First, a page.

Controversy. What a loaded word that is. It fills our lives. Differing opinions, and raised hackles, abound. It’s everywhere you look.
It is unavoidable.
But here’s something to chew on for a while: Have you ever noticed that the more controversy an article or blog post inspires, the more viral it goes?
Knowing that, why do we writers too often sidestep controversy? Why are we so afraid of invoking it in our content? What, exactly, is it we fear?
Since controversy is such a powerful reader magnate, would we not be better served by grabbing it by the throat and squeezing as much of it into our content as we can?
The Upside Of Controversy
Think about this for a moment. If you’re looking to blow up your readership, to attract brand new readers faster than a wide-awake toddler on a sugar high, why would you want to avoid any semblance of controversy in your business content?
Very simply, you worry that too much controversy will turn people off; that it’ll repel people. That, horror of horrors, some readers might be forced to unfollow you. Ye gads, some may even argue with you.
All of these scenarios represent the very hallmark of controversy.
And it can be intimidating in the extreme.
And you know what? All of those things likely will happen. Oh yeah. Big time. Some people will run from you as if you’re a house afire. They may even tell others to run as well.
And that, my dear reader, whether you realize it or not, is the upside of controversy.
Quite simply, it gets attention. It gets people talking. And yes, arguing.
It ignites passion.
And while yes, some readers will run from you, others will flock to you. Those in agreement with you will gravitate to you. And surprise, surprise, even some who disagree will stick around just to watch the action unfold.
“There’s no such thing as bad publicity.” P.T. Barnum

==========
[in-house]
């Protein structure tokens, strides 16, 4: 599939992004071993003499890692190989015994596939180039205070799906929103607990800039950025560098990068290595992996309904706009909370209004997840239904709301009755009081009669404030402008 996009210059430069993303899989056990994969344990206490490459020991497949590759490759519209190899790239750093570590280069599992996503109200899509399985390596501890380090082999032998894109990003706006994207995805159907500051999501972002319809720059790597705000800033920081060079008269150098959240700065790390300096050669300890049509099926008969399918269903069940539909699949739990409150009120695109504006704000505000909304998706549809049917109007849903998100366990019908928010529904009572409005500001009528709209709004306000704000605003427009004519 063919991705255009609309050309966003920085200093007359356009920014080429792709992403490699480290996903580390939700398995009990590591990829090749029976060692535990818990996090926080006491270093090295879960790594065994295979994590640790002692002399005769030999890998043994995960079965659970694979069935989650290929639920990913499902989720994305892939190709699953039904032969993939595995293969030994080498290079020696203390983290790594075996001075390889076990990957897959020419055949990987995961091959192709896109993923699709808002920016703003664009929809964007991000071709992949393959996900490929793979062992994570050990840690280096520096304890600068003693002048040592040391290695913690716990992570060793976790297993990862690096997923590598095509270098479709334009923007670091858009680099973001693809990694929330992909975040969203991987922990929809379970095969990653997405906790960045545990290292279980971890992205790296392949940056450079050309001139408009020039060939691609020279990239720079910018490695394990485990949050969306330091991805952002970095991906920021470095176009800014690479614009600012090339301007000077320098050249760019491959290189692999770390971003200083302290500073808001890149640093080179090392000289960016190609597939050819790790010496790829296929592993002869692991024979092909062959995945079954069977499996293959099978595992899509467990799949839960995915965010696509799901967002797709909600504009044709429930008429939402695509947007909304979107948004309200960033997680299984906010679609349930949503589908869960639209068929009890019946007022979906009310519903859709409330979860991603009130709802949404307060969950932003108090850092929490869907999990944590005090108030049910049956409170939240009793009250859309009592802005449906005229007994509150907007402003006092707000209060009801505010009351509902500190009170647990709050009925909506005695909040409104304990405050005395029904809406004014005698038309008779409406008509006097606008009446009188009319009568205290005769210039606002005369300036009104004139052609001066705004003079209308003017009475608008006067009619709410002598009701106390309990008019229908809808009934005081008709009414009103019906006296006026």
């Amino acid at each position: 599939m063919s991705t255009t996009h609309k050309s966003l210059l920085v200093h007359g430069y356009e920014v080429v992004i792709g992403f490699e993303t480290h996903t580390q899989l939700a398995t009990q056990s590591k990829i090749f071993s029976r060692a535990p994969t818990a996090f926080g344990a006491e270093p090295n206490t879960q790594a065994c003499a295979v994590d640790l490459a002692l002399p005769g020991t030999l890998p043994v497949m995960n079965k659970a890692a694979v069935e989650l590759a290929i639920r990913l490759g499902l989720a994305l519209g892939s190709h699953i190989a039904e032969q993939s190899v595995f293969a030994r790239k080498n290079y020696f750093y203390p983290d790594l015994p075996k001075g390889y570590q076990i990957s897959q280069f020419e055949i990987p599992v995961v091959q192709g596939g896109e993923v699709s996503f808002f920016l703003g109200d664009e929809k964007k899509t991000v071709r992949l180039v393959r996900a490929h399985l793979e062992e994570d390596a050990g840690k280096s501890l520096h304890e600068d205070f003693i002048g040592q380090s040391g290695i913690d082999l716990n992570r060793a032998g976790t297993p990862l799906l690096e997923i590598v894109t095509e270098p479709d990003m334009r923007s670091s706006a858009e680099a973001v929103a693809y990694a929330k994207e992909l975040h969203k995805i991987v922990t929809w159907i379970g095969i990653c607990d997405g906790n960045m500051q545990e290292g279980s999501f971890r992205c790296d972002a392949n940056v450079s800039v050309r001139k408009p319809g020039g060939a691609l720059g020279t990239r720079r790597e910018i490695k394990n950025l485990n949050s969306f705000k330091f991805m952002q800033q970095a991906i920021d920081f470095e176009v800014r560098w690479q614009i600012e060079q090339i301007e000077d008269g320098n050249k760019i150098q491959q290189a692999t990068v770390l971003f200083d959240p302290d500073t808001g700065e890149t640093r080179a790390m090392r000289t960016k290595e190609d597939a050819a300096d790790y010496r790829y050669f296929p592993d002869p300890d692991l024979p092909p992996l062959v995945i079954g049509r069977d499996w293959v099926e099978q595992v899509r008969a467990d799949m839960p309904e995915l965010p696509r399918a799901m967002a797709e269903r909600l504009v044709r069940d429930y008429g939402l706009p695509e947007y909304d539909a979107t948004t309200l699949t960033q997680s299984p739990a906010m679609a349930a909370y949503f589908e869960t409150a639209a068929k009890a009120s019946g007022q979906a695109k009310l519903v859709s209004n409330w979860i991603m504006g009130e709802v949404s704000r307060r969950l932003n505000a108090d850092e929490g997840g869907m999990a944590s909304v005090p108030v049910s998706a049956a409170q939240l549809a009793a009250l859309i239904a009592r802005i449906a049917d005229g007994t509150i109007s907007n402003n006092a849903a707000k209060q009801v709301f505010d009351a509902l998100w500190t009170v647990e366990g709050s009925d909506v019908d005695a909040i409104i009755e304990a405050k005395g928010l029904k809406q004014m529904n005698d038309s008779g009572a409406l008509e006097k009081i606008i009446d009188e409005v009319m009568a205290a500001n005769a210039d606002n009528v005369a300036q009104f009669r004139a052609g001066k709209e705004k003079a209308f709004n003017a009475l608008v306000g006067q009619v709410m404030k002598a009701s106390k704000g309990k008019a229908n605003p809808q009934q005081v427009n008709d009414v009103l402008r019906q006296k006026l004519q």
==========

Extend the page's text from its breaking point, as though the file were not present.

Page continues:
There is some, well, controversy about whether P.T. Barnum uttered that phrase or not. Maybe he said it. Maybe he didn’t.
But for my purposes today, I don’t much care if he said it or not. I care only about the point it makes. And that point is: If people are talking about you, they’re noticing you. They know who you are.
They know what you stand for, whether they agree with you or not.
And in business, getting noticed is king.
As I write this post, we’re in the midst of a presidential election cycle here in the U.S., and controversy is everywhere. One candidate, in particular, has been at the very hub of almost all of it. It doesn’t matter whether you agree with this particular candidate.
The fact is, for better or worse, he’s getting noticed. Oh boy, is he.
Much to my chagrin, I might add, but that’s a topic for another day.
The point is, you want people to notice you. Being bland and boring just gets you buried in the noise. No one cares.
Spice things up a bit, and suddenly the floodgates open.
Stir The Pot[clickandtweet handle=”” hashtag=”” related=”” layout=”” position=””]When it comes to the content you produce, you want to steer as clear from bland and boring as humanly possible.[/clickandtweet]
You want to stir the pot, rile the masses, make people sit up and take notice.
You want to inspire controversy. And let the chips fall where they may. But at least they’ll fall somewhere. Of that, you can be sure.